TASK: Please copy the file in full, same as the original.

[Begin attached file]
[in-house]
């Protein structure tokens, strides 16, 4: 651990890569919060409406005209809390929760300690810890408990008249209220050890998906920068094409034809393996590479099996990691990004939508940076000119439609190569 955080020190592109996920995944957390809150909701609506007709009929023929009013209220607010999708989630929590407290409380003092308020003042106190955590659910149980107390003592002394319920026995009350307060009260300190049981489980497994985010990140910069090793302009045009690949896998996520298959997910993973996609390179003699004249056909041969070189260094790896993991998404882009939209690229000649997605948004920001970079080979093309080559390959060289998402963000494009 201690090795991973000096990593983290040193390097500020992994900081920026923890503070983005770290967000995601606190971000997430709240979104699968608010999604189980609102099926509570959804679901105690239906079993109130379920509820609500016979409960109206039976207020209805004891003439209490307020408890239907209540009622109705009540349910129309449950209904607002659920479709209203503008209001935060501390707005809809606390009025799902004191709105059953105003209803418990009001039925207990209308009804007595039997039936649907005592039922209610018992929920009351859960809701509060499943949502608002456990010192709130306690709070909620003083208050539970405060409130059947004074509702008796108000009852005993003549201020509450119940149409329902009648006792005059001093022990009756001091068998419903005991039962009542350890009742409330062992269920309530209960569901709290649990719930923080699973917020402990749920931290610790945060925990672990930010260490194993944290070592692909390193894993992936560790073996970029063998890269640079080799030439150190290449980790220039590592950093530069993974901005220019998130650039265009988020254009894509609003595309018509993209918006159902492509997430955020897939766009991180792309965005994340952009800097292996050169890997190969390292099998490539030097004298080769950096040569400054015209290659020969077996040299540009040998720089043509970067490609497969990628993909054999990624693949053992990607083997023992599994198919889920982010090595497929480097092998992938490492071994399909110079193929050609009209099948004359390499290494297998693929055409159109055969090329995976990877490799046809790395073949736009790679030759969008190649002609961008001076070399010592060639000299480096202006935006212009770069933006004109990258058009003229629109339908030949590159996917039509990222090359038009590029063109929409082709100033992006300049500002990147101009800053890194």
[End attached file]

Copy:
[in-house]
């Protein structure tokens, strides 16, 4: 651990890569919060409406005209809390929760300690810890408990008249209220050890998906920068094409034809393996590479099996990691990004939508940076000119439609190569 955080020190592109996920995944957390809150909701609506007709009929023929009013209220607010999708989630929590407290409380003092308020003042106190955590659910149980107390003592002394319920026995009350307060009260300190049981489980497994985010990140910069090793302009045009690949896998996520298959997910993973996609390179003699004249056909041969070189260094790896993991998404882009939209690229000649997605948004920001970079080979093309080559390959060289998402963000494009 201690090795991973000096990593983290040193390097500020992994900081920026923890503070983005770290967000995601606190971000997430709240979104699968608010999604189980609102099926509570959804679901105690239906079993109130379920509820609500016979409960109206039976207020209805004891003439209490307020408890239907209540009622109705009540349910129309449950209904607002659920479709209203503008209001935060501390707005809809606390009025799902004191709105059953105003209803418990009001039925207990209308009804007595039997039936649907005592039922209610018992929920009351859960809701509060499943949502608002456990010192709130306690709070909620003083208050539970405060409130059947004074509702008796108000009852005993003549201020509450119940149409329902009648006792005059001093022990009756001091068998419903005991039962009542350890009742409330062992269920309530209960569901709290649990719930923080699973917020402990749920931290610790945060925990672990930010260490194993944290070592692909390193894993992936560790073996970029063998890269640079080799030439150190290449980790220039590592950093530069993974901005220019998130650039265009988020254009894509609003595309018509993209918006159902492509997430955020897939766009991180792309965005994340952009800097292996050169890997190969390292099998490539030097004298080769950096040569400054015209290659020969077996040299540009040998720089043509970067490609497969990628993909054999990624693949053992990607083997023992599994198919889920982010090595497929480097092998992938490492071994399909110079193929050609009209099948004359390499290494297998693929055409159109055969090329995976990877490799046809790395073949736009790679030759969008190649002609961008001076070399010592060639000299480096202006935006212009770069933006004109990258058009003229629109339908030949590159996917039509990222090359038009590029063109929409082709100033992006300049500002990147101009800053890194």